UH technology may revolutionize
Cougar News Staff
Do you love legally sharing home movies
with friends via your computer, but fear the large download time such endeavors
Fear not, for UH researchers have developed
and patented a new high-speed, high-capacity computer memory technology
that may allow
personal computer users to transfer large
files, such as digital movies, in a few seconds or less — as well as making
rebooting one's computer
a thing of the past.
"With current computers, if you turn the
power off and then turn it back on, you lose whatever you haven't saved,
and you have to reboot, or restart,
your system from the beginning," said
Alex Ignatiev, director of UH's Texas Center for Superconductivity and
Ignatiev and his UH colleagues Shangquing
Liu and Naijuan Wu are the developers of the new technology.
"Our type of memory is nonvolatile, which
means if you turn the power off, everything is still there. You turn your
computer back on and it's right
where you left it," Ignatiev said.
The Sharp Corporation has exclusively licensed
the technology, UH researchers announced. They are working with Sharp Laboratories
America in Camas, Wash., to develop commercial
applications for it.
The researchers have fabricated and tested
individual thin-film memory elements, made of a material called perovskite,
which can be
programmed to be more or less resistive
to the passage of electricity. A commercial memory product using this material
would result in a
resistive memory chip compatible with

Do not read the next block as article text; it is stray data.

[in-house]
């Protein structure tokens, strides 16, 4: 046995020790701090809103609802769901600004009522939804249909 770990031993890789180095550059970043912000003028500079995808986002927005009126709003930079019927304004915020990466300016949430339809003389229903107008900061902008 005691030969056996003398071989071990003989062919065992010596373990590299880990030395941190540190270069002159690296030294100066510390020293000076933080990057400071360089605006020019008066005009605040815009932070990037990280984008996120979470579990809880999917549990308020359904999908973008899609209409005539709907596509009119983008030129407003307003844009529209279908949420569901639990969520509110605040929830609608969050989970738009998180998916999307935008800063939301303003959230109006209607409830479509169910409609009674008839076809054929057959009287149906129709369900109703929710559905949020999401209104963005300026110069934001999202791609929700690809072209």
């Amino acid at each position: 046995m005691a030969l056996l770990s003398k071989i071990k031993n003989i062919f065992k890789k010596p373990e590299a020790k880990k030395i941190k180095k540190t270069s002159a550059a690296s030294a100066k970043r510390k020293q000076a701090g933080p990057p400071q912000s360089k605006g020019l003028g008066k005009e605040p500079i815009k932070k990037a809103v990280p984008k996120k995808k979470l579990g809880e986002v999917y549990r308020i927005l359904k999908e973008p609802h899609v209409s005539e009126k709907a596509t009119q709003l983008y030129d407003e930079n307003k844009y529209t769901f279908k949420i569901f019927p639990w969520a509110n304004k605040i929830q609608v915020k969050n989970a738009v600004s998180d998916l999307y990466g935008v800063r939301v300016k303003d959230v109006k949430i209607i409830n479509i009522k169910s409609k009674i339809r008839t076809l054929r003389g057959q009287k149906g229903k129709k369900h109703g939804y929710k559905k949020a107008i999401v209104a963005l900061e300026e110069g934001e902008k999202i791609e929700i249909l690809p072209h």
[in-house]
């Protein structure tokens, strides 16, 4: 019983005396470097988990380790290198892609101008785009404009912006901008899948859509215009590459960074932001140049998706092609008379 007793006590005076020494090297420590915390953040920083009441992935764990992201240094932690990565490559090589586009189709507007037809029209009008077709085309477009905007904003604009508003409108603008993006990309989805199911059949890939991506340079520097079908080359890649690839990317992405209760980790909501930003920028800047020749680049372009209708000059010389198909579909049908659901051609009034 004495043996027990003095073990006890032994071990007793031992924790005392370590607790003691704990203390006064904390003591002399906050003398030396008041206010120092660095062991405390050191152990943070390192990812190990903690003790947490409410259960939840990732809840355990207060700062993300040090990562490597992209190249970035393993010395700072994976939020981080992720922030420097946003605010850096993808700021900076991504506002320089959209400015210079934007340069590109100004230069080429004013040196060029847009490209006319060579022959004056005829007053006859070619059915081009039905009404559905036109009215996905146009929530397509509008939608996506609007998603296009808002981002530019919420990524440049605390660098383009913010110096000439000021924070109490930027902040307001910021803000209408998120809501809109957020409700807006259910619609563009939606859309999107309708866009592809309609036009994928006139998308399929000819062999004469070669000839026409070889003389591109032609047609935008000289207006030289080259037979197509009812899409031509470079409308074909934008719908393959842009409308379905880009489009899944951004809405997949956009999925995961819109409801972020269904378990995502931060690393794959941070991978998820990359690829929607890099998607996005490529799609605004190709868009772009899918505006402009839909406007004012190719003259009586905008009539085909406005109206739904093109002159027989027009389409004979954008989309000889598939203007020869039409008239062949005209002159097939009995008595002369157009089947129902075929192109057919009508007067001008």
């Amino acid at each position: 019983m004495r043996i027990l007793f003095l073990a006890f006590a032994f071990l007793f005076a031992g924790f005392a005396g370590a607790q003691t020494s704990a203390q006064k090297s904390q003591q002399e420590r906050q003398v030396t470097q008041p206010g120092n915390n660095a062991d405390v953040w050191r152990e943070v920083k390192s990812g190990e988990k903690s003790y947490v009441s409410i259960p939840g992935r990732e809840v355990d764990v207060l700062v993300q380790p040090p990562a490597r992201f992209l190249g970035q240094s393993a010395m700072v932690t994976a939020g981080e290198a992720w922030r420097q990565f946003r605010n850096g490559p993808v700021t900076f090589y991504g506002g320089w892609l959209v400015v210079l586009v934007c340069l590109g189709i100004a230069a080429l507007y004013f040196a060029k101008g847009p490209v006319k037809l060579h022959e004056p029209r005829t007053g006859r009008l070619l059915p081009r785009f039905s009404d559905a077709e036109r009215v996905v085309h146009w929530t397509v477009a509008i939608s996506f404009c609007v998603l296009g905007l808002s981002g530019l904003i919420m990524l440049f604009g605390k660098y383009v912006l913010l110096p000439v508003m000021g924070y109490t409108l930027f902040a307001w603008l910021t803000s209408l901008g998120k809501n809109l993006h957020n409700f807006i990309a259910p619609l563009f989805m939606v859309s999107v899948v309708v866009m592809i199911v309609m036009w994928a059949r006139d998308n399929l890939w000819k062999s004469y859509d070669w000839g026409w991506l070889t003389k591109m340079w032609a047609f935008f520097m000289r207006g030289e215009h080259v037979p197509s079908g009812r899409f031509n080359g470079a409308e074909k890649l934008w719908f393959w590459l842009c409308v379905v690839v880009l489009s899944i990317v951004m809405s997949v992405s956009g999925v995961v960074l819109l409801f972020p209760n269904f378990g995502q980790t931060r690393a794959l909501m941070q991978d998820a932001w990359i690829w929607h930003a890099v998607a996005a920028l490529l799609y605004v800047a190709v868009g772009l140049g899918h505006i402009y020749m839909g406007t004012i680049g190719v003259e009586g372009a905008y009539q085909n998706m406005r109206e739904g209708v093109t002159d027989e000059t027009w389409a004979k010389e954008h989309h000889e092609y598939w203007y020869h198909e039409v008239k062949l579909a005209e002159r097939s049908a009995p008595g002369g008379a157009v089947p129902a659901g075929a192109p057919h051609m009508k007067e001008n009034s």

modern personal computers, Ignatiev said.
This new technology could be the next generation
in mainstream computer memory, said Victor Hsu, director of the integrated
technology laboratory at Sharp Laboratories
"Once integrated into a computer, this
type of memory could be ideal for multimedia and broadband applications,
allowing PC users to
download information from the Internet
at very high speeds and allowing much faster processing of high-volume
information such as video and
graphics," Hsu said.
The new technology has other potential
benefits, as well: "We believe once it is fully developed into a commercial
chip it will be less expensive
than current memory technology," Hsu said.
Current personal computers have two kinds
of memory — random access memory, or RAM, and mass memory storage. RAM
is the active
memory that allows users to run programs
and process data; it does not save information if electrical power is lost.
Mass memory storage,
such as a computer's hard drive, permanently
stores data but works slowly.
The new resistive RAM technology may someday
replace both kinds of memory, Ignatiev said.
"This resistive memory is a constant, permanent
memory, but it's fluid as well, capable of rapidly storing information
of any kind in a nonvolatile
way," he said. "And it's all electronic,
with no mechanical parts such as those used in hard drives to read and
Ignatiev presented information about the
technology at the Second International Nonvolatile Memory Conference in
San Diego in November
Initially, the research at UH was funded
by NASA and the State of Texas through the Texas Center for Superconductivity
and Advanced Materials.
It is now supported by Sharp Laboratories